From: Lawrence DeBivort (email@example.com)
Date: Tue 05 Aug 2003 - 15:47:18 GMT
I wonder whether there is confusing arising from Dawkins' terminology?
A "replicator" should be the thing that is doing the replication, and not
that thing that is being replicated.
The thing that is being replicated should be called a "REPLICATEE", and the
thing doing the replication should be called the "REPLICATOR" -- this
reflects standard subject/object usage, unless I am mistaken.
Does this help?
> -----Original Message-----
> From: firstname.lastname@example.org [mailto:email@example.com]On Behalf
> Of AaronLynch@aol.com
> Sent: Tue, August 05, 2003 11:22 AM
> To: firstname.lastname@example.org
> Subject: Re: Defining the word "replicator" (was Re: Silent memes)
> In a message dated 8/5/2003 4:52:47 AM Central Daylight
> Time, Derek Gatherer email@example.com writes:
> > --- AaronLynch@aol.com wrote: > In a message dated
> > > do please
> > > quote that
> > > definition verbatim in its entirety, again with
> > > source and
> > > page numbers.
> > You're looking for something along the lines of:
> > REPLICATOR: noun, c.1976. An entity which ...... and
> > is further defined by.....
> > in the space of a paragraph or so. I doubt if you'll
> > find anything like that, as it isn't the style of the
> > biology literature to provide that kind of thing - too
> > many exceptions, too messy a subject. There is a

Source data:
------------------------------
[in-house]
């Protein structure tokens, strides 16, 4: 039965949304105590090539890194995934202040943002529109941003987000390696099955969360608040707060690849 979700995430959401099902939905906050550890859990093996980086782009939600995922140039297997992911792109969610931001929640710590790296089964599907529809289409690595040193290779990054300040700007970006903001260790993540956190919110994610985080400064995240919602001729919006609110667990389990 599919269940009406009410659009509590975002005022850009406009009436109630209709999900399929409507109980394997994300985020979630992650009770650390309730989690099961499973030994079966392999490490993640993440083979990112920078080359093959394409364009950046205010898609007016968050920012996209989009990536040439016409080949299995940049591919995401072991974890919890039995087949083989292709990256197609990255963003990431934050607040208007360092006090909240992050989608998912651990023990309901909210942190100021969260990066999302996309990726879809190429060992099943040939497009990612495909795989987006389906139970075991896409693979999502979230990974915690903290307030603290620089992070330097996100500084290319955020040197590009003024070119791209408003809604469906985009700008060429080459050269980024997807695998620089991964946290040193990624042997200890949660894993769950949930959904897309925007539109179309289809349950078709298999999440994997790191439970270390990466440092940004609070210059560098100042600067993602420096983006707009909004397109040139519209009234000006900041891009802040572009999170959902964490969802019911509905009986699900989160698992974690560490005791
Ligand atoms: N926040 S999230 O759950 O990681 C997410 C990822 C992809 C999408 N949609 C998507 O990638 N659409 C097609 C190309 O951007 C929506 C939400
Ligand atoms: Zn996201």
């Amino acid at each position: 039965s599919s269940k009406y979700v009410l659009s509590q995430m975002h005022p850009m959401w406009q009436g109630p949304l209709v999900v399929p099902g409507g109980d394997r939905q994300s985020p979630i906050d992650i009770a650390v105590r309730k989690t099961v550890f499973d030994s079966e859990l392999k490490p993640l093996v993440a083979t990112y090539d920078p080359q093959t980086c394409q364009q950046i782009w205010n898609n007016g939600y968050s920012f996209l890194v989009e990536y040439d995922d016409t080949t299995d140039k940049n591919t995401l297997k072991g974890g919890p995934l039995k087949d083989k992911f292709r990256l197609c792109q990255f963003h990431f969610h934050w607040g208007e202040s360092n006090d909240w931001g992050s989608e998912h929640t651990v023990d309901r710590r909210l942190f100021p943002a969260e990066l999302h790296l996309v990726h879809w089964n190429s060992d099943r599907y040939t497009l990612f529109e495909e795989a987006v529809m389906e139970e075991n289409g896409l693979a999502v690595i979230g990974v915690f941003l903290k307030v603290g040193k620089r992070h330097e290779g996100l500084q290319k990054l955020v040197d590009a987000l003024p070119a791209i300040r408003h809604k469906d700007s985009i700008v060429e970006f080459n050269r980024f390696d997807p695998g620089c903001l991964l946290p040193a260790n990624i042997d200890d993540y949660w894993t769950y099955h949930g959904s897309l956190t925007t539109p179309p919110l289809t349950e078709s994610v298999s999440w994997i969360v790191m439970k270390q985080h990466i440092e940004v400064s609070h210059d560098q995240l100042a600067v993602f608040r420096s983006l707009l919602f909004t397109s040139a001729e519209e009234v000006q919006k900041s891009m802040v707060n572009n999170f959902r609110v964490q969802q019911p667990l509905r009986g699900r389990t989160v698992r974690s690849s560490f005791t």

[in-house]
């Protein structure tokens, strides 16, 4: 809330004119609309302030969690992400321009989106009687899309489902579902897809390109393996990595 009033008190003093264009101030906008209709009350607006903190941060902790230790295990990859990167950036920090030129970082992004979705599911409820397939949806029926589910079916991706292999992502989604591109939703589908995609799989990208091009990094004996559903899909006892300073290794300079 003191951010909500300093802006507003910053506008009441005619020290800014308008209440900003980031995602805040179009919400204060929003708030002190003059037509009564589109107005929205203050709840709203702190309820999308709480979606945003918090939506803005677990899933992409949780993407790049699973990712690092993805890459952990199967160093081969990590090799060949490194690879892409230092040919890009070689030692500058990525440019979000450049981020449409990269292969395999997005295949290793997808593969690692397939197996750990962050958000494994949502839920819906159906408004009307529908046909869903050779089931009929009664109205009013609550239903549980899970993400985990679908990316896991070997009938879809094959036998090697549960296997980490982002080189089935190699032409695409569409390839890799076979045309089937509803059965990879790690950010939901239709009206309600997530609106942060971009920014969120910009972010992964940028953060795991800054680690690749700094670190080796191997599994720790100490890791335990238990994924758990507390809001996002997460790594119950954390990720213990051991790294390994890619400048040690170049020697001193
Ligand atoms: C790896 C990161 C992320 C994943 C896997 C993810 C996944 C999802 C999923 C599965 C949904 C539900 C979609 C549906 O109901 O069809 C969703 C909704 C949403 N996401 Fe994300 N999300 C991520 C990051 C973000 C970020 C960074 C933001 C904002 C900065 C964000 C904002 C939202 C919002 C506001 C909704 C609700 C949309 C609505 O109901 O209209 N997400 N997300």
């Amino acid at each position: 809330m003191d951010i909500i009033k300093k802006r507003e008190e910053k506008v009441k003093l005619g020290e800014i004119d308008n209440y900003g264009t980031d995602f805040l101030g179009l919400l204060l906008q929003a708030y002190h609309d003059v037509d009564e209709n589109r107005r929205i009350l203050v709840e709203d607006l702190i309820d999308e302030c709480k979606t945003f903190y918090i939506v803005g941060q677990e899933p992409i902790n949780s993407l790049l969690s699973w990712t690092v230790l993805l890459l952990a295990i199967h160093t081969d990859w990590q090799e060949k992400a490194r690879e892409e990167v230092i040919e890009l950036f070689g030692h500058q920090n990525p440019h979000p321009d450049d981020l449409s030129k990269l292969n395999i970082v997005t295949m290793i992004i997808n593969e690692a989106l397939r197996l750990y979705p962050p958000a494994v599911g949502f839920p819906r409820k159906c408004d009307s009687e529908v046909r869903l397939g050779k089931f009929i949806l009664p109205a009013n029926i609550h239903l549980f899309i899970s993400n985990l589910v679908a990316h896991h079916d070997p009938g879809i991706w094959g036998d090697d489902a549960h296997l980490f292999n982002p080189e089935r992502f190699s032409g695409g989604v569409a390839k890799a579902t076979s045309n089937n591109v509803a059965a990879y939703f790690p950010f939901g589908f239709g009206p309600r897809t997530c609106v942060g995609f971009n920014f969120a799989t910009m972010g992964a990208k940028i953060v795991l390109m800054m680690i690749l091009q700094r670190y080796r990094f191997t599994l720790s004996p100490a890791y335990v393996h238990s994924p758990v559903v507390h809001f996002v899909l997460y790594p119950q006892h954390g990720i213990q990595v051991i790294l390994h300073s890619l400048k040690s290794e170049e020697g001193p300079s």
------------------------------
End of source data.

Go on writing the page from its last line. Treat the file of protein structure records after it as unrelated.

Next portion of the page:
> > secondary literature, eg. the Penguin Dictionary of
> > Biology, where you can look up definitions, but these
> > are designed for first-year students to get to grips
> > with the terminology, rather than being any 'official'
> > definitions.
> Biology is indeed a messier subject than physics or maths,
> so I agree that I should not expect all the exactitude I
> would find in those fields.
> Dawkins seems to have already considered the first-year
> students and other members of his wider audience, and
> provided a glossary at the end of his book _The Extended
> Phenotype_. The full entry for the word "replicator" reads:
> "REPLICATOR: Any entity in the universe of which copies are
> made. Chapter 5 contains an extended discussion of
> replicators, and a classification of active/passive, and
> germ-line/dead-end replicators." (p. 293)
> His definition is very broad, extending beyond biology and
> into other fields such as the social sciences and indeed,
> even into physics.
> --Aaron Lynch
> Thought Contagion Science Page:
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